Anxiety, along with mental health problems in general, is a major concern with 1 in 4 experiencing such problems each year
While the overall number of mental health problems in the UK is not rising, self harm and suicidal thoughts are. How people cope with mental health problems appears to be getting worse.
Anxiety can be a normal response to life’s stresses, but for some it is overwhelming and coping becomes a real problem. Your genes, personality, grief, marital problems, stress, money or work worries, and many more play their role. Factors, which may not appear to be so directly related, such as mobile phone usage and EMF exposure, sugar consumption, shallow breathing, lack of exercise, processed food and food additives, bowel health and nutritional deficiencies are also important to consider.
While life’s events may be out of your control, there is a lot you can do to minimize the effects of stress and to lower anxiety levels by addressing the things that can be corrected.
ANXIETY PRESENTS IN MANY DIFFERENT WAYS
There is such a long list of different labels for types of anxiety, from post traumatic stress to panic attacks, and OCD for example. Many people who come and see me in consultation have a generalized anxiety, such as worries about the future, health, finances, loved ones, or just a constant worry that something might happen.
Here is a breakdown from a survey (see footnote) in 1996, of how prevalent some mental health conditions are today:
Generalised anxiety disorder: 5.9 in 100 people
Depression: 3.3 in 100 people
Phobias: 2.4 in 100 people
Obsessive Compulsive Disorder (OCD): 1.3 in 100 people
Panic disorder: 0.6 in 100 people
Post traumatic stress disorder (PTSD): 4.4 in 100 people
Mixed anxiety and depression: 7.8 in 100 people
NUTRITIONAL DEFICIENCIES CAN UNDERLIE OR EXACERBATE ANXIETY
One of the key areas I focus on when someone comes to see me with anxiety is there nutritional status. Someone who is armed with optimum levels of specific nutrients, in my experience, will have a much better time warding off anxiety symptoms and coping with stress. If your body is strengthened nutritionally, this will help to build resilience against the effects such traumas have in your life. Conversely, if your body is rundown or nutritionally imbalanced this can open the door much wider to a condition like anxiety, allowing it to create an effect in a person’s life.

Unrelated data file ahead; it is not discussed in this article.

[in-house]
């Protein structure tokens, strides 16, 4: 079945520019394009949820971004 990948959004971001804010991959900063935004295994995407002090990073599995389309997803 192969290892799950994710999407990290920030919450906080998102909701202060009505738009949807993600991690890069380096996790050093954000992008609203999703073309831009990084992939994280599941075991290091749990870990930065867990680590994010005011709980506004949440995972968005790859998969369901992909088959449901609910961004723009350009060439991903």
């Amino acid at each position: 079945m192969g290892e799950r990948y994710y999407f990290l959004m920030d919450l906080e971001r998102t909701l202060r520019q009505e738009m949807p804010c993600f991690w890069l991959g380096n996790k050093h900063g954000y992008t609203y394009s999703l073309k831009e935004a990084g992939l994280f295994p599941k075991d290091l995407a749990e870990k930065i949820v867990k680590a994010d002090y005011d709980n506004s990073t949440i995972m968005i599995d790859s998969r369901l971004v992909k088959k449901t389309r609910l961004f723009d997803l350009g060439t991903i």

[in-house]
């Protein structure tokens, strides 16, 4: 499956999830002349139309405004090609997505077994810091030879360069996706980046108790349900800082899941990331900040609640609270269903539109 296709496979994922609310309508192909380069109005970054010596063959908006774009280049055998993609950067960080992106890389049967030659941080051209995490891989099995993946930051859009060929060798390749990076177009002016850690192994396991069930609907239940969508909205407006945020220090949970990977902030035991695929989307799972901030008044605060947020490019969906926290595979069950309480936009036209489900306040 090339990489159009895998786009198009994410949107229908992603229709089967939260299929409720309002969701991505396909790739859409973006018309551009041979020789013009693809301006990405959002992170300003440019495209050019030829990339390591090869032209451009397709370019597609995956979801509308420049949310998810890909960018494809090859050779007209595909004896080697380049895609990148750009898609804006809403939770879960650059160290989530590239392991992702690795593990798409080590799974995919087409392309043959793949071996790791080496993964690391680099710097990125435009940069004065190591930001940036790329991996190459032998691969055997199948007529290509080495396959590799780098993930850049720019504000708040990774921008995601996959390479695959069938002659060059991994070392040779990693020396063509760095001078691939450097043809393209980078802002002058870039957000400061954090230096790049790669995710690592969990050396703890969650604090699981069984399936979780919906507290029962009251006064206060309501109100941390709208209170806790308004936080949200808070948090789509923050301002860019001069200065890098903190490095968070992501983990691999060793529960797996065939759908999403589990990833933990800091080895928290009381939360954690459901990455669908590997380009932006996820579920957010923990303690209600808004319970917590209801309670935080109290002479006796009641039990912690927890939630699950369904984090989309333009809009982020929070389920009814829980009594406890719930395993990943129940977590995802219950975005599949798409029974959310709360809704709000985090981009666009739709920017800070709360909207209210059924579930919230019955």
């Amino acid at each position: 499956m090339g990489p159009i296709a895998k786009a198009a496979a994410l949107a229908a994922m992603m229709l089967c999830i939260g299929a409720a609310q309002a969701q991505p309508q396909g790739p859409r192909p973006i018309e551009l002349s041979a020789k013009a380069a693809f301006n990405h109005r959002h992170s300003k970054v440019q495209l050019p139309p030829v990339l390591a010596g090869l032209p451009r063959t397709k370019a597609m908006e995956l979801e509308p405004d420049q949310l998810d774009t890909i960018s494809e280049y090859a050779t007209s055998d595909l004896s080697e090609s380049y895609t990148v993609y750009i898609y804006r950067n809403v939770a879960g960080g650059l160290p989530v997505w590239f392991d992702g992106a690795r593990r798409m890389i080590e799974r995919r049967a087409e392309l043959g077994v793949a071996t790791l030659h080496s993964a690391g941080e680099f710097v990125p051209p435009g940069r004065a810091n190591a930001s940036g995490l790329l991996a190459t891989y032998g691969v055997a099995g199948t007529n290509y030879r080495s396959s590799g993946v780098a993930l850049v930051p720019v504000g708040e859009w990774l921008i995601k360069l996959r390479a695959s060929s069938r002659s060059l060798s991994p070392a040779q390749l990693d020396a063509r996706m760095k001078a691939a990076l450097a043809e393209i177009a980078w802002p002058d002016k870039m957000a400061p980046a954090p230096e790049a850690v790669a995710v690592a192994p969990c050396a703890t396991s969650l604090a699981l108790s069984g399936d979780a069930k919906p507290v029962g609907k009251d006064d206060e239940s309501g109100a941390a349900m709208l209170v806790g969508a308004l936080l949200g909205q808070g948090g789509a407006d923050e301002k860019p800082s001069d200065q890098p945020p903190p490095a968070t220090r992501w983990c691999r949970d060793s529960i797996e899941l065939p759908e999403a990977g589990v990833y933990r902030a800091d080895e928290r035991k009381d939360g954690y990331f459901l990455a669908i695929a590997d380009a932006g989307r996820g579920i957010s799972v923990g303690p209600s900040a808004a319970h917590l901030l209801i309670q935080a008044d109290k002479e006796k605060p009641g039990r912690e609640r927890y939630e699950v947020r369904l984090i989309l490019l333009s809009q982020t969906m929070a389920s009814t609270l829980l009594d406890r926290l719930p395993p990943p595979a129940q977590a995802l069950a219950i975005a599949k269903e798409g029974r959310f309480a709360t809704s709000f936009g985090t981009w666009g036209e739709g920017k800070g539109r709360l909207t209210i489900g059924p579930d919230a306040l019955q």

Anxiety can be greatly helped by giving the nutritional tools and equipment the body needs, supporting the nervous system, adrenals, and applying natural medicines that can help treat how a person feels mentally and emotionally.
ALTERNATIVE TREATMENT FOR ANXIETY
Optimizing nutritional status is done through vitamin and mineral supplementation. B vitamins, Vitamin D, magnesium, among others are key things I will look at.
Homeopathy is another natural medicine I will often use in the case of anxiety. The beauty of homeopathics in such cases is that they can be matched very exactly to the symptoms people are experiencing. There are literally hundreds of homeopathics for anxiety, and finding the one that suits your constitution as well as the symptoms being experienced is the key.
Herbs can also be very useful in alleviating feelings of anxiety.
Lifestyle factors are also very important to address, from diet and exercise, to time outside in the fresh air and screen time exposure.
While the prevalence of anxiety and general health problems is high, by systematically addressing the underlying contributing factors, a person can experience major change for the better.
FOOTNOTE: McManus S, Bebbington P, Jenkins R, Brugha T. (eds.) (2016). Mental health and wellbeing in England: Adult psychiatric morbidity survey 2014. Leeds: NHS digital.
On this site, I aim is to provide well-researched information, in order to empower readers to make informed choices about their health and wellbeing. In both alternative and allopathic medicine new discoveries are being made and there are vast choices available to people, something to be mindful of. Nicholas Dale, Naturopath is not seeking to impose his views on readers, but rather encourage them to seek out any professional help they may need (in whatever form that may take) and discover what is best for them.
Information on this site should not be taken as medical guidance or advice. Readers should always consult personally with their healthcare provider. Information published on this site is not intended to act as a substitute for advice of medical professionals, and should not be taken as such.